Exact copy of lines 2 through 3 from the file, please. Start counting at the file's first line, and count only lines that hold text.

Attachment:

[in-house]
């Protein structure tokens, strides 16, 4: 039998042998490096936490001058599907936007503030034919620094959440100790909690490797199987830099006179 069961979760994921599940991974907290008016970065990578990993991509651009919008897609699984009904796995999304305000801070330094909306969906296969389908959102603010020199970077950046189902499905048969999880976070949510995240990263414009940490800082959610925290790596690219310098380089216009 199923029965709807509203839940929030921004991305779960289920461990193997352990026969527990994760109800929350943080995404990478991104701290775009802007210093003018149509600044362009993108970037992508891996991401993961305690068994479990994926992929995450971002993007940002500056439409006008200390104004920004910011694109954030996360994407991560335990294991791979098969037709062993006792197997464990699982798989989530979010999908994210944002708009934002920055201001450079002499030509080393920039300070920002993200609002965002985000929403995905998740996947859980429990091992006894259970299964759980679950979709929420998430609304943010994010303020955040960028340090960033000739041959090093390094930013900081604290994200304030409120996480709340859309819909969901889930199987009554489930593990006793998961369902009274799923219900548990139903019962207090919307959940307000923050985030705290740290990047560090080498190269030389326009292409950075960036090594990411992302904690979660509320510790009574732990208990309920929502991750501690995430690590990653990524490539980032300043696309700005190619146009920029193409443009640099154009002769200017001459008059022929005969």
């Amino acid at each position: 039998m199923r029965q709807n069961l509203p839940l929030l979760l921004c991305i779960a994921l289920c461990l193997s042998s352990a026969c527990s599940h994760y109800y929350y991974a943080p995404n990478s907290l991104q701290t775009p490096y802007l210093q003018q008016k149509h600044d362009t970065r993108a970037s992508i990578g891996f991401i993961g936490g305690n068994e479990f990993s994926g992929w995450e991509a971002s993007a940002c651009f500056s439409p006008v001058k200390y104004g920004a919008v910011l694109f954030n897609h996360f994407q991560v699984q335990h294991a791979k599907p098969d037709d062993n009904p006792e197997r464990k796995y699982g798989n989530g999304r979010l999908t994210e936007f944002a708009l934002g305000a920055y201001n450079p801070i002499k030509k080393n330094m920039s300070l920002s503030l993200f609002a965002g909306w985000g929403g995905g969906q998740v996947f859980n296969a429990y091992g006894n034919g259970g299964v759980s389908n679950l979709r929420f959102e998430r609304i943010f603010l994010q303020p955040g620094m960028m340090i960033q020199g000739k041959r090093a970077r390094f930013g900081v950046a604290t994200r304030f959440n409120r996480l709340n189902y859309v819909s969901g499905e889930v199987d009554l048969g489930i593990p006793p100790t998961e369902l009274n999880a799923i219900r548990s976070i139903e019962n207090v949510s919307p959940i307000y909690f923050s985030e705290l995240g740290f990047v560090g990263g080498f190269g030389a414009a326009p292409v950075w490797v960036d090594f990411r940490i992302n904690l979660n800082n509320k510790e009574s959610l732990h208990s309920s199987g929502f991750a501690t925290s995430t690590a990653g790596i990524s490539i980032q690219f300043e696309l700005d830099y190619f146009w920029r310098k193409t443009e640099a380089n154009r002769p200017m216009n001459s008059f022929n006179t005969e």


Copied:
């Protein structure tokens, strides 16, 4: 039998042998490096936490001058599907936007503030034919620094959440100790909690490797199987830099006179 069961979760994921599940991974907290008016970065990578990993991509651009919008897609699984009904796995999304305000801070330094909306969906296969389908959102603010020199970077950046189902499905048969999880976070949510995240990263414009940490800082959610925290790596690219310098380089216009 199923029965709807509203839940929030921004991305779960289920461990193997352990026969527990994760109800929350943080995404990478991104701290775009802007210093003018149509600044362009993108970037992508891996991401993961305690068994479990994926992929995450971002993007940002500056439409006008200390104004920004910011694109954030996360994407991560335990294991791979098969037709062993006792197997464990699982798989989530979010999908994210944002708009934002920055201001450079002499030509080393920039300070920002993200609002965002985000929403995905998740996947859980429990091992006894259970299964759980679950979709929420998430609304943010994010303020955040960028340090960033000739041959090093390094930013900081604290994200304030409120996480709340859309819909969901889930199987009554489930593990006793998961369902009274799923219900548990139903019962207090919307959940307000923050985030705290740290990047560090080498190269030389326009292409950075960036090594990411992302904690979660509320510790009574732990208990309920929502991750501690995430690590990653990524490539980032300043696309700005190619146009920029193409443009640099154009002769200017001459008059022929005969």
């Amino acid at each position: 039998m199923r029965q709807n069961l509203p839940l929030l979760l921004c991305i779960a994921l289920c461990l193997s042998s352990a026969c527990s599940h994760y109800y929350y991974a943080p995404n990478s907290l991104q701290t775009p490096y802007l210093q003018q008016k149509h600044d362009t970065r993108a970037s992508i990578g891996f991401i993961g936490g305690n068994e479990f990993s994926g992929w995450e991509a971002s993007a940002c651009f500056s439409p006008v001058k200390y104004g920004a919008v910011l694109f954030n897609h996360f994407q991560v699984q335990h294991a791979k599907p098969d037709d062993n009904p006792e197997r464990k796995y699982g798989n989530g999304r979010l999908t994210e936007f944002a708009l934002g305000a920055y201001n450079p801070i002499k030509k080393n330094m920039s300070l920002s503030l993200f609002a965002g909306w985000g929403g995905g969906q998740v996947f859980n296969a429990y091992g006894n034919g259970g299964v759980s389908n679950l979709r929420f959102e998430r609304i943010f603010l994010q303020p955040g620094m960028m340090i960033q020199g000739k041959r090093a970077r390094f930013g900081v950046a604290t994200r304030f959440n409120r996480l709340n189902y859309v819909s969901g499905e889930v199987d009554l048969g489930i593990p006793p100790t998961e369902l009274n999880a799923i219900r548990s976070i139903e019962n207090v949510s919307p959940i307000y909690f923050s985030e705290l995240g740290f990047v560090g990263g080498f190269g030389a414009a326009p292409v950075w490797v960036d090594f990411r940490i992302n904690l979660n800082n509320k510790e009574s959610l732990h208990s309920s199987g929502f991750a501690t925290s995430t690590a990653g790596i990524s490539i980032q690219f300043e696309l700005d830099y190619f146009w920029r310098k193409t443009e640099a380089n154009r002769p200017m216009n001459s008059f022929n006179t005969e």